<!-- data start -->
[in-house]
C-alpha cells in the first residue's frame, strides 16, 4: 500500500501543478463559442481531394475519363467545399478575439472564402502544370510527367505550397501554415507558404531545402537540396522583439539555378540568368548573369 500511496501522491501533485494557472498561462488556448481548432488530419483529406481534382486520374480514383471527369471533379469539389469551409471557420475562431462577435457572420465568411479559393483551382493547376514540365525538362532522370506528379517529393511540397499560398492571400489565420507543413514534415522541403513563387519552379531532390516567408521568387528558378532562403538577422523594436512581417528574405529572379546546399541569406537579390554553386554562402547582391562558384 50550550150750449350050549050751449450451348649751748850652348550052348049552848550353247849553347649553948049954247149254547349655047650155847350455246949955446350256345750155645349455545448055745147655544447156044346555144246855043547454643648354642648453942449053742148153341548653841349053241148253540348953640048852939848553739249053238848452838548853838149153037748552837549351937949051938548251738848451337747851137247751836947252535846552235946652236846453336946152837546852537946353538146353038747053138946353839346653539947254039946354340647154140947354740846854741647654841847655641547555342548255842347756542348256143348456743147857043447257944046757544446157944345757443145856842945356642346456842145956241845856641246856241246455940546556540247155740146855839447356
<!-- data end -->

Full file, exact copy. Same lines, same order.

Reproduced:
[in-house]
C-alpha cells in the first residue's frame, strides 16, 4: 500500500501543478463559442481531394475519363467545399478575439472564402502544370510527367505550397501554415507558404531545402537540396522583439539555378540568368548573369 500511496501522491501533485494557472498561462488556448481548432488530419483529406481534382486520374480514383471527369471533379469539389469551409471557420475562431462577435457572420465568411479559393483551382493547376514540365525538362532522370506528379517529393511540397499560398492571400489565420507543413514534415522541403513563387519552379531532390516567408521568387528558378532562403538577422523594436512581417528574405529572379546546399541569406537579390554553386554562402547582391562558384 50550550150750449350050549050751449450451348649751748850652348550052348049552848550353247849553347649553948049954247149254547349655047650155847350455246949955446350256345750155645349455545448055745147655544447156044346555144246855043547454643648354642648453942449053742148153341548653841349053241148253540348953640048852939848553739249053238848452838548853838149153037748552837549351937949051938548251738848451337747851137247751836947252535846552235946652236846453336946152837546852537946353538146353038747053138946353839346653539947254039946354340647154140947354740846854741647654841847655641547555342548255842347756542348256143348456743147857043447257944046757544446157944345757443145856842945356642346456842145956241845856641246856241246455940546556540247155740146855839447356